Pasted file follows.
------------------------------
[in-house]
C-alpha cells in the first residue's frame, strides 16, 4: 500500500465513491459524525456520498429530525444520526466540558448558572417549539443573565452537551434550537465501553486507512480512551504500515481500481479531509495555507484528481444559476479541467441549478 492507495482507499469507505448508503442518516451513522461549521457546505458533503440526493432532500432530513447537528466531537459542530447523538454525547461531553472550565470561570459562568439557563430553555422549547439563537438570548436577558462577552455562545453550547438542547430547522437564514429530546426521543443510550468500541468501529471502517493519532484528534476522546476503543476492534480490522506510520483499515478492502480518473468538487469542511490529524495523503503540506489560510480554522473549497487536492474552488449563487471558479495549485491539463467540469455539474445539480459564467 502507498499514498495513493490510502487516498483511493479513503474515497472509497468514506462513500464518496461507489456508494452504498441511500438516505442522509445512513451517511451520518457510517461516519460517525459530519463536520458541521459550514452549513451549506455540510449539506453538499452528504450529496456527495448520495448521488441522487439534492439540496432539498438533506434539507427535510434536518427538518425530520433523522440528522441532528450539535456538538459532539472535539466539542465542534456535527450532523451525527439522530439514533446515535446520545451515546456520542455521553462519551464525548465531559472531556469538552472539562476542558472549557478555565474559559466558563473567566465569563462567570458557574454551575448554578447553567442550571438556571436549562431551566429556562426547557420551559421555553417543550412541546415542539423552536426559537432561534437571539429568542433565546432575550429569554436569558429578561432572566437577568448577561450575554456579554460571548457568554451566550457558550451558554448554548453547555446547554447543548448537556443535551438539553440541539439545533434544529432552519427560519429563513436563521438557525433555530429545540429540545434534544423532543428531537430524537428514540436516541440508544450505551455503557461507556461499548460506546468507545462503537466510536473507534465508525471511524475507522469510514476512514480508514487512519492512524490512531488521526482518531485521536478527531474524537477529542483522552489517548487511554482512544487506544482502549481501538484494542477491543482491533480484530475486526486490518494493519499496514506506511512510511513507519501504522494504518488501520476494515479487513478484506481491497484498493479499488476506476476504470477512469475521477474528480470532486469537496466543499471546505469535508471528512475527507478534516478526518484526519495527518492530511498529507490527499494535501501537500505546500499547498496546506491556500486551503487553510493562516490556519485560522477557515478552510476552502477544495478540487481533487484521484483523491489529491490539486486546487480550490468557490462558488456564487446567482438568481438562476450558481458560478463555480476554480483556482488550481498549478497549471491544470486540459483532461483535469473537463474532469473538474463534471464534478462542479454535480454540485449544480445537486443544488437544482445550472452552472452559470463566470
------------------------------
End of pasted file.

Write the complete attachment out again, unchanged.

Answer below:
[in-house]
C-alpha cells in the first residue's frame, strides 16, 4: 500500500465513491459524525456520498429530525444520526466540558448558572417549539443573565452537551434550537465501553486507512480512551504500515481500481479531509495555507484528481444559476479541467441549478 492507495482507499469507505448508503442518516451513522461549521457546505458533503440526493432532500432530513447537528466531537459542530447523538454525547461531553472550565470561570459562568439557563430553555422549547439563537438570548436577558462577552455562545453550547438542547430547522437564514429530546426521543443510550468500541468501529471502517493519532484528534476522546476503543476492534480490522506510520483499515478492502480518473468538487469542511490529524495523503503540506489560510480554522473549497487536492474552488449563487471558479495549485491539463467540469455539474445539480459564467 502507498499514498495513493490510502487516498483511493479513503474515497472509497468514506462513500464518496461507489456508494452504498441511500438516505442522509445512513451517511451520518457510517461516519460517525459530519463536520458541521459550514452549513451549506455540510449539506453538499452528504450529496456527495448520495448521488441522487439534492439540496432539498438533506434539507427535510434536518427538518425530520433523522440528522441532528450539535456538538459532539472535539466539542465542534456535527450532523451525527439522530439514533446515535446520545451515546456520542455521553462519551464525548465531559472531556469538552472539562476542558472549557478555565474559559466558563473567566465569563462567570458557574454551575448554578447553567442550571438556571436549562431551566429556562426547557420551559421555553417543550412541546415542539423552536426559537432561534437571539429568542433565546432575550429569554436569558429578561432572566437577568448577561450575554456579554460571548457568554451566550457558550451558554448554548453547555446547554447543548448537556443535551438539553440541539439545533434544529432552519427560519429563513436563521438557525433555530429545540429540545434534544423532543428531537430524537428514540436516541440508544450505551455503557461507556461499548460506546468507545462503537466510536473507534465508525471511524475507522469510514476512514480508514487512519492512524490512531488521526482518531485521536478527531474524537477529542483522552489517548487511554482512544487506544482502549481501538484494542477491543482491533480484530475486526486490518494493519499496514506506511512510511513507519501504522494504518488501520476494515479487513478484506481491497484498493479499488476506476476504470477512469475521477474528480470532486469537496466543499471546505469535508471528512475527507478534516478526518484526519495527518492530511498529507490527499494535501501537500505546500499547498496546506491556500486551503487553510493562516490556519485560522477557515478552510476552502477544495478540487481533487484521484483523491489529491490539486486546487480550490468557490462558488456564487446567482438568481438562476450558481458560478463555480476554480483556482488550481498549478497549471491544470486540459483532461483535469473537463474532469473538474463534471464534478462542479454535480454540485449544480445537486443544488437544482445550472452552472452559470463566470